FRIDAY, Dec. 3 (HealthDay News) -- Although winter hasn't even arrived, the first signs of flu season have, U.S. health officials said Friday.
In fact, Georgia is seeing a sharp increase in influenza cases, mostly among school-aged children, with the state calling it a regional outbreak. The Georgia cases may be an early sign of what's in store for the rest of the country once flu season really gets under way in the winter, officials from the U.S. Centers for Disease Control and Prevention said.
But there's good news, too: the flu strains circulating so far seem to be a close match for this season's vaccine, experts said, and next week has been designated by the CDC as National Influenza Vaccination Week.
"Flu is coming," Dr. Anne Schuchat, director of CDC's National Center for Immunization and Respiratory Diseases, said during an afternoon press conference. "This fall has begun like so many influenza seasons, with relatively few flu viruses circulating through the end of November."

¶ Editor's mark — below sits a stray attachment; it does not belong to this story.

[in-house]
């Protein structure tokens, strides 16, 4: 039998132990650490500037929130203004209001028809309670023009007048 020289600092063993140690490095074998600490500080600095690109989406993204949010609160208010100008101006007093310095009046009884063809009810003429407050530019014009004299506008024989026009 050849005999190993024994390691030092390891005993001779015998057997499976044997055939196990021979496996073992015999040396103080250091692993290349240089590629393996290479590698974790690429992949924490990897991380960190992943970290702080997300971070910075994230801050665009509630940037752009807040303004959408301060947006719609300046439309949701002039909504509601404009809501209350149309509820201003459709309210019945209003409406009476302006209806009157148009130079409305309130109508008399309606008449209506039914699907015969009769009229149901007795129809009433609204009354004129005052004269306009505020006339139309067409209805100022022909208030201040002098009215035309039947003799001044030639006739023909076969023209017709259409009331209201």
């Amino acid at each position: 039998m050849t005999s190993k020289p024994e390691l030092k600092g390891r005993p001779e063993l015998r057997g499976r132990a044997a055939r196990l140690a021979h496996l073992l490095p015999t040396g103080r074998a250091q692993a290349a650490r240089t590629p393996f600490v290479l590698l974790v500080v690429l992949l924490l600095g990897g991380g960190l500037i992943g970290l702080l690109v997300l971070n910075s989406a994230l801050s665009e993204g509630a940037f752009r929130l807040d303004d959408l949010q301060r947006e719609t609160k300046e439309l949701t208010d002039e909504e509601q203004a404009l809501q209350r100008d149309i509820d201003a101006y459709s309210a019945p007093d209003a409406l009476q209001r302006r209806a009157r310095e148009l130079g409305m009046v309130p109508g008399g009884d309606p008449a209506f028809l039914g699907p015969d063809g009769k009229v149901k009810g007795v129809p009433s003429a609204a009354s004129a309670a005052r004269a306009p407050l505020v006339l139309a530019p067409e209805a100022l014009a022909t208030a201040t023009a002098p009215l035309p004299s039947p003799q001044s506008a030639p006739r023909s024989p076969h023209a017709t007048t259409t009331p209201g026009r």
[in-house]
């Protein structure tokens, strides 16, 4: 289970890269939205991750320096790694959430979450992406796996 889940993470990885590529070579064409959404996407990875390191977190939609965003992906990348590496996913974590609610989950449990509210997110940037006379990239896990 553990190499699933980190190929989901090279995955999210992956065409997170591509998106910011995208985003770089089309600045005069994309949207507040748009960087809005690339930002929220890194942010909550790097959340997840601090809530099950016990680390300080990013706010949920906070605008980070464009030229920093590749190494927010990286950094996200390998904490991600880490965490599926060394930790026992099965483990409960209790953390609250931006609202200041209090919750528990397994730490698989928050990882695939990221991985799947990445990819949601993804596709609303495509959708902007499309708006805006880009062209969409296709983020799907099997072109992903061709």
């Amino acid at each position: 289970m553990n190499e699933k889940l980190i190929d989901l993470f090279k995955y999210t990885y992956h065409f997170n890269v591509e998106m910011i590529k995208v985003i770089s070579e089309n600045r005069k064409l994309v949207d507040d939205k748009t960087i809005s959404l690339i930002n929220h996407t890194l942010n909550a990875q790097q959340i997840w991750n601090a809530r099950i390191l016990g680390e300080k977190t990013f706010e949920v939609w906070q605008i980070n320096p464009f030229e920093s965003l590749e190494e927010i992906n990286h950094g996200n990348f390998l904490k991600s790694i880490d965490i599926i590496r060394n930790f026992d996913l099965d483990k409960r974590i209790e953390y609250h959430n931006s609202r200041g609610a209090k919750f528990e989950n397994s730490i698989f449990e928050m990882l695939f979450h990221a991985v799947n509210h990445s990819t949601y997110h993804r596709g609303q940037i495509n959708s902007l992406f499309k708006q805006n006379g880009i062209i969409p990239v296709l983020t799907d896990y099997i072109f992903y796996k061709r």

However, last season's H1N1 flu pandemic was very different from what is usually seen, she noted, and people shouldn't be complacent because flu hasn't roared back yet.
Schuchat noted that this year's flu vaccine is designed to fight the H1N1 pandemic strain, as well as strains H3N2 and influenza B.
In Georgia, influenza B is the strain that is being seen most right now, Schuchat said. "The majority of B viruses from Georgia are related to the B virus that is in our vaccine, so we expect the vaccine to be a good match against this B strain that is already causing quite a bit of disease," she said.
The vaccine is also a good match for the other flu strains seen so far, including H1N1, H2N2 and the influenza B virus, officials said.
Schuchat believes that all Americans, except children under 6 months of age, should get a flu shot. "I strongly encourage people to get
All rights reserved